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[RIO DE JANEIRO] Tropical countries' per capita incomes could more than double if they managed to reduce their health burden from vector-borne and parasitic diseases (VBPDs) to that seen in temperate countries, a study has found.

The study says that poor economic performance is caused partly by high disease burden, which is in turn affected by biodiversity.


  • Vector-borne and parasitic diseases halve per capita income in tropical countries
  • Biodiversity loss is likely to lead to more infections and reduced economic growth
  • Healthcare must be made a key part of macroeconomic and aid strategies

The findings that health conditions affect economies, and that loss of biodiversity could exacerbate the situation, have direct policy implications, says the study published in PLoS Biology last month (27 December). The health benefits of biodiversity could be given a financial value based on the income it generates, it adds.

Although VBPDs remain a leading cause of death and disability in poor countries, there is debate over their relative impact on global poverty patterns, the paper says.

Researchers from Harvard Medical School and Princeton University in the United States and from Université de Cergy-Pontoise in France set out to examine whether these diseases only played a historical role in delaying tropical countries' growth by limiting foreign investment and institutions' development, or whether environmental factors present in the tropics are the key element driving the VBPDs — which in turn still harming wealth production today.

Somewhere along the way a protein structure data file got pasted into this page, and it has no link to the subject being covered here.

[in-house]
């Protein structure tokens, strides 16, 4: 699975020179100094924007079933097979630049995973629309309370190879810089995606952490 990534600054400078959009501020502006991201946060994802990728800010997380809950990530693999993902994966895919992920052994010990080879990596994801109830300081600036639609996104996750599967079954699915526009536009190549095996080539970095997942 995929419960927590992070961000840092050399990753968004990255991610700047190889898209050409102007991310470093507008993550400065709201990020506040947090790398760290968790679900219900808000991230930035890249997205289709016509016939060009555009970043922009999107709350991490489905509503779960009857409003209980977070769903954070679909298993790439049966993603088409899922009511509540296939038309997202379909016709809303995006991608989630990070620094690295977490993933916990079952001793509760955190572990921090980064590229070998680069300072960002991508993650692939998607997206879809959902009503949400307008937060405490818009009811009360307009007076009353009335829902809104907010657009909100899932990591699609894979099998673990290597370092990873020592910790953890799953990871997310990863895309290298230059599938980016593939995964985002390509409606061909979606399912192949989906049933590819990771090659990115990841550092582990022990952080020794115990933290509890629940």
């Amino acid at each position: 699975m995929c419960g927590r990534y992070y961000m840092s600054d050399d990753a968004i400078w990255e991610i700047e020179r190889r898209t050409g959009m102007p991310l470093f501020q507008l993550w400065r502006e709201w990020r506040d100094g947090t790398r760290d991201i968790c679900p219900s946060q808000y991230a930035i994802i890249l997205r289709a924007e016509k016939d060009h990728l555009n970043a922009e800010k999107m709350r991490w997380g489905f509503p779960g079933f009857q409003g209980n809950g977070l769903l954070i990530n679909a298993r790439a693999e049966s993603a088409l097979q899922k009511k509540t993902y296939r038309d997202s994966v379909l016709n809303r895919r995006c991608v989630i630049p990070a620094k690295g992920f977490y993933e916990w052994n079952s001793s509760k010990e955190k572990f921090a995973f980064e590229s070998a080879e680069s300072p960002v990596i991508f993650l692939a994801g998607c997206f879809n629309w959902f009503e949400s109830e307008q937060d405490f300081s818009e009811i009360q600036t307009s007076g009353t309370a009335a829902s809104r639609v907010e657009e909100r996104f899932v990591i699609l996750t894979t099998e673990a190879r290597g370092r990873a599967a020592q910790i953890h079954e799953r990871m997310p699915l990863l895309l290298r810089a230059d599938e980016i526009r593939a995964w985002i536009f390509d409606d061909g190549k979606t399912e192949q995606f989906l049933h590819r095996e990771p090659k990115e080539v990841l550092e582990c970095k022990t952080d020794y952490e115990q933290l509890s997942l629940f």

If disease is still hindering development, then healthcare improvements should be made a key part of macroeconomic strategies and foreign economic aid, and not only be done for humanitarian reasons, the paper argues.

The researchers used models to estimate the relative effects of disease burden and per capita income on each other, controlling for other factors.

The findings bolster the case for targeting diseases to lessen their impact on tropical countries' economic development, according to Matthew Bonds, lead author from Harvard Medical School.

"Primary healthcare and low-cost drugs can treat the vast majority of infections," he says. "In many cases, the economic cost of treating disease may be lower than the cost of not treating it, given the potential long-term economic consequences."

The paper also found that biodiversity loss is likely to damage the economy by causing more disease. For example, if a country with relatively high biodiversity, such as Indonesia, were to lose 15 per cent of its biodiversity, the disease burden would be expected to rise by about 30 per cent, it says.

This is likely to be because higher biodiversity also means there are more species to prey on VBPD parasites and vectors, which spend much of their life cycles outside humans, unlike directly transmitted diseases, and so depend more on the environmental conditions, according to the paper.

Policymakers should use these findings to create more far-sighted policies, taking into account the economic importance of biodiversity, according to Bonds.

Yet they usually favour policies with clear, direct — and often relatively short-term— benefits, and most conservation benefits are indirect and commonly accrue over long periods, he adds.

Tania Araújo-Jorge, head of Brazilian disease research centre the Oswaldo Cruz Institute, tells SciDev.Net that these results back up the notion that health conditions greatly influence economic development and that biodiversity helps developing countries to reduce the economic loss caused by VBPDs.